Unfolding Energy Efficiency in Eastern Partnership Countries
ISSUE NO. 16
by Oliver Kovacs, Ph.D.*
Fostering energy efficiency is a prerequisite of sustainable development. A recently published Synthesis Report examines the innovation ecosystem in member countries of the Eastern Partnership Countries of the European Union and its role in promoting energy efficiency. A more systemic understanding is to stimulate the necessary paradigm shift towards more qualitative growth that is required for EPCs to become sustainable emerging markets.
The seventeen Sustainable Development Goals (SDGs) adopted in the fall of 2015, as the successor of the United Nations’ Millennium Development Goals, demonstrate the widespread view that our planet and people need qualitative growth that enhances life. This concept characterizes economic, social and environmental systems as mutually interdependent; its premise is that the growth process should shift to a more qualitative growth whereby innovations in production processes and services would be made more efficient by internalising environmental costs, involving renewable energies, zero emissions, the continual recycling of natural resources, and restoration of the Earth’s ecosystems.
A number of SDGs can be spurred by pursuing energy efficiency such as: 1) good health and well-being (goal 3); 2) increasing affordable and clean energy (goal 7); 3) developing sustainable cities and communities (goal 11); and 4) enhancing responsible consumption and production patterns (goal 12). Experience shows that sustainable economic dynamism involving both quantitative and qualitative growth is of essence because rising income levels are associated with an observable decline in energy intensity (IPCC, 2000; Metcalfe, 2008). Stimulating socio-economic dynamism is therefore key to coping with challenges like avoiding locking in energy inefficiency and securing the shift to a more qualitative growth.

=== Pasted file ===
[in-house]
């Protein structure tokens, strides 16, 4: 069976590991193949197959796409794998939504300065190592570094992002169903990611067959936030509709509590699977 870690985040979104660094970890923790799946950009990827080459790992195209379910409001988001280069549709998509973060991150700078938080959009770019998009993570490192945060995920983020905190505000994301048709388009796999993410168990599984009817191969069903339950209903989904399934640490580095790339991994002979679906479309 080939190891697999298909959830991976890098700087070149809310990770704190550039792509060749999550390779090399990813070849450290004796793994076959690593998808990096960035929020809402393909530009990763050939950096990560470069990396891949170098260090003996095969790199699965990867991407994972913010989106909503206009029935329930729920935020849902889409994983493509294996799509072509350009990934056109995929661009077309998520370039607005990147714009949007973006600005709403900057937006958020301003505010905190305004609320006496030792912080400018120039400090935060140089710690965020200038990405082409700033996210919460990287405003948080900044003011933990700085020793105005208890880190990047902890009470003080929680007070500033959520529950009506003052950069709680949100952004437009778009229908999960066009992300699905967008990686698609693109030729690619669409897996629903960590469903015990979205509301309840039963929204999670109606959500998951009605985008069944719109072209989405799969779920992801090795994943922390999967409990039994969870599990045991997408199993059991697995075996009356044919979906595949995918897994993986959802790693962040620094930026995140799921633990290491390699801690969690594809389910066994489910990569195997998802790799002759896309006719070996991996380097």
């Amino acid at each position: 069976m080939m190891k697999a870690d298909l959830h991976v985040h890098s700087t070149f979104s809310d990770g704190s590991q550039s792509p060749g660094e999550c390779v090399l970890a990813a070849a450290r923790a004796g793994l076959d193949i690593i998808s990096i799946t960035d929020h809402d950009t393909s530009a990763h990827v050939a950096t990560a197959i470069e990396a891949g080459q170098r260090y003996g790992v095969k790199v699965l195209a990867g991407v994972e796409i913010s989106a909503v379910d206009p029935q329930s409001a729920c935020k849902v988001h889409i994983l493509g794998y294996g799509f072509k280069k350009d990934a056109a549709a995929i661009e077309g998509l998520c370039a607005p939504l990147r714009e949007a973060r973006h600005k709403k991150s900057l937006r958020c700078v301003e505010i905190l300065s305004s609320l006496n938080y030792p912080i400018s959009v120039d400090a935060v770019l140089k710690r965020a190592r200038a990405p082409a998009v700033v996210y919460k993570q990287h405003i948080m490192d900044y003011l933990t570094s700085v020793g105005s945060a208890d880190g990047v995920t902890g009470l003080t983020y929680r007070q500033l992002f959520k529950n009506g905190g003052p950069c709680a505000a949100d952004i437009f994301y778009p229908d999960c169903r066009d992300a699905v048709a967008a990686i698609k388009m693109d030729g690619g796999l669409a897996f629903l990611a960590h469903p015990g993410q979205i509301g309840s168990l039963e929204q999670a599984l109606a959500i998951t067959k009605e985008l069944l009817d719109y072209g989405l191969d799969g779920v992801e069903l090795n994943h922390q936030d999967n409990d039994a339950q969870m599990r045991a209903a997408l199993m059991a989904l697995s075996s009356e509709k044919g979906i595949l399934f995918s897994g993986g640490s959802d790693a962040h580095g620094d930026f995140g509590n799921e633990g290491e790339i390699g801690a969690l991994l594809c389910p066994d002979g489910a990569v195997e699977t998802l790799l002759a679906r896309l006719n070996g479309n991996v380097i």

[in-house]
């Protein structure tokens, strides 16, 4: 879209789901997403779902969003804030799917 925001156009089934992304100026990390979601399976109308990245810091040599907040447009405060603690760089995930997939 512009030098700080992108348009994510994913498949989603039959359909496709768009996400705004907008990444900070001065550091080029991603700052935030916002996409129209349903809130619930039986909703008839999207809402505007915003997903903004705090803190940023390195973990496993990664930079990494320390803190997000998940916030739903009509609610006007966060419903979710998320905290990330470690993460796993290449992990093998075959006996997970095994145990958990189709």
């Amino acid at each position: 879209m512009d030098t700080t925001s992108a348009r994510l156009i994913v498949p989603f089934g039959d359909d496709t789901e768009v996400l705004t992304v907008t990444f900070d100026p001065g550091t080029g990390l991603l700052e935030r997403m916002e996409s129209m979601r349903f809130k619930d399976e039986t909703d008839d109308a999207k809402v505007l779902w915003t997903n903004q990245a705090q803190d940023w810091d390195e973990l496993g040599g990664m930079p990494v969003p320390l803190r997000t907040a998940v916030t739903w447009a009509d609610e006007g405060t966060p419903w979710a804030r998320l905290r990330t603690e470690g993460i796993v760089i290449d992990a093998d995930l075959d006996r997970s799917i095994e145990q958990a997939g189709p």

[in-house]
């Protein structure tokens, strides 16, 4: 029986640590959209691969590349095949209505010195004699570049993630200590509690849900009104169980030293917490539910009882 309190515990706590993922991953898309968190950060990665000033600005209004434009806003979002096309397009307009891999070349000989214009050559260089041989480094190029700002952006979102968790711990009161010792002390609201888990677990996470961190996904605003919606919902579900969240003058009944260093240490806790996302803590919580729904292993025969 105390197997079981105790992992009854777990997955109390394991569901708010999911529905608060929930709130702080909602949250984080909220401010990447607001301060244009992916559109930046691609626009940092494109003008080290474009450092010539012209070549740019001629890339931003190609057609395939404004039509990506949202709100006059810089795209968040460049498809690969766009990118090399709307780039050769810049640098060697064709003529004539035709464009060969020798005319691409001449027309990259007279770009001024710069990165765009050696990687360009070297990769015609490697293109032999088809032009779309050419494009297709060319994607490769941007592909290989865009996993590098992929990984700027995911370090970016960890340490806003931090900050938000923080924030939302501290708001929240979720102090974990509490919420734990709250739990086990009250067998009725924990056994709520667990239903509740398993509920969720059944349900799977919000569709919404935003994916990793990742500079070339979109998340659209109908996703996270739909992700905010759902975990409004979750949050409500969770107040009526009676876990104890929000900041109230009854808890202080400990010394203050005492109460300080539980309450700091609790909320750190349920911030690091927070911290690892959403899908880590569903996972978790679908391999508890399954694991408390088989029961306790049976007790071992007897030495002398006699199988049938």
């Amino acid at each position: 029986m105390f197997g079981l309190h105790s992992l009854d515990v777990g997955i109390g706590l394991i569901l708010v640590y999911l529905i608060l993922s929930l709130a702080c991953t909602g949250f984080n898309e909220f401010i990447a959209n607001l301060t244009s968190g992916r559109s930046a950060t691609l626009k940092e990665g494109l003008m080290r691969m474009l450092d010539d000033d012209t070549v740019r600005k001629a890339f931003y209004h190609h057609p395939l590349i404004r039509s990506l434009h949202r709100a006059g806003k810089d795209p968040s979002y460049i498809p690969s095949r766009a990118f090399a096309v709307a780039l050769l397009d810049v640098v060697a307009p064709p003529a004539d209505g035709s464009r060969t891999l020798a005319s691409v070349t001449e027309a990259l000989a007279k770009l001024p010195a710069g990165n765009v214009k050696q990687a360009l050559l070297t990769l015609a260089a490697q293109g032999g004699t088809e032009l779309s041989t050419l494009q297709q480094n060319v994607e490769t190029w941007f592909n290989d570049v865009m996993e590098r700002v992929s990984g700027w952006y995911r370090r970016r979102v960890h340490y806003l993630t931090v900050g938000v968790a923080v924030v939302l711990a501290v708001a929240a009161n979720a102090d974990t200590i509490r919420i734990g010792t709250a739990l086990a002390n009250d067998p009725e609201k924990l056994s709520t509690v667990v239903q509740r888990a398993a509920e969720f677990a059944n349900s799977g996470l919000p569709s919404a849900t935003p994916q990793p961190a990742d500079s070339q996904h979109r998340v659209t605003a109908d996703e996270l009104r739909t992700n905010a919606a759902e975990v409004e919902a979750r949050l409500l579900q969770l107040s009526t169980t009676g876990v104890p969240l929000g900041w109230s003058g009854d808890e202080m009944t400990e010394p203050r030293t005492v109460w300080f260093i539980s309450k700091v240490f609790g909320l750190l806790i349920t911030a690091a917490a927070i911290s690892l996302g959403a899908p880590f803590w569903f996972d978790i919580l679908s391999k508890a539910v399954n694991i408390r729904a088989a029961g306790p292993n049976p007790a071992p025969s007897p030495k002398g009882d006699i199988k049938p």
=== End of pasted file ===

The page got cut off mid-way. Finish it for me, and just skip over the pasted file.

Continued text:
This approach should be promoted in all countries, including members of the Eastern Partnership Countries (EPCs) of the EU such as Armenia, Azerbaijan, Belarus, Georgia, Moldova and Ukraine.
Research and Development for energy efficiency in EPCs – Institutional architecture matters
In a recent paper (2016), I analysed the results of national studies on the major drivers, barriers and bottlenecks to energy efficiency in some EPCs. The studies were prepared within the European Union project INNOVER-EAST. In addition to identifying the major barriers and bottlenecks that are largely interrelated and are influencing the absorption, diffusion, demand and supply of Research and Development (R&D), the cited report also outlines policy recommendations with a list of potential innovation support services.
The report reveals inter alia that although Small and Medium Enterprises (SMEs) employ almost 50% of the labour force in most EPCs, they fall short in their contribution to the Gross Domestic Product (GDP) (about 30%) as compared to OECD countries where more than 55% of GDP is accounted for by SMEs. This points to the shortcomings of the innovation ecosystems in EPCs. What is more, due to the lower pace of development of the financial markets, the intermediation sector remains highly risk-averse. As a result, the room for SMEs to be engaged in risky R&D and innovations as well as adaptations of best practices for energy efficiency is still rather limited.
The report also shows that the quality of governance endogenously depends on the institutional framework in which innovation takes place (Figure 1). Figure 1 shows that EPCs are primarily found to have relatively less good governance and lower institutional quality below averages, which hampers R&D&I in general (especially in areas fostering new innovative technologies and services for energy efficiency).
An important characteristic of the institutional architecture of a country is its degree of decentralisation. The literature seems to suggest that a more decentralised system offers more innovation freedom, leading in turn to more competitiveness (European Commission, 2012), which means at least two things: (i) more initiative and self-empowerment; and (ii) closer relationships among stakeholders with increasing potential for cooperation for innovation. Figure 2 shows the relationship between the degree of fiscal decentralisation and innovation performance in a broad sense. EPCs are again exhibiting low fiscal decentralisation associated with low innovation performance.
SMEs, Innovation and Foreign Direct Investment
Experience in the developed and developing world shows that in turbulent times SMEs have typically much more resilience and stability in employment than large companies. The above mentioned underperformance (relative low contribution-capacity of SMEs to the GDP in EPCs) results partially from the challenges they face in accessing the resources indispensable to innovation, and in the poor diffusion of new or significantly improved products, services, processes and business models.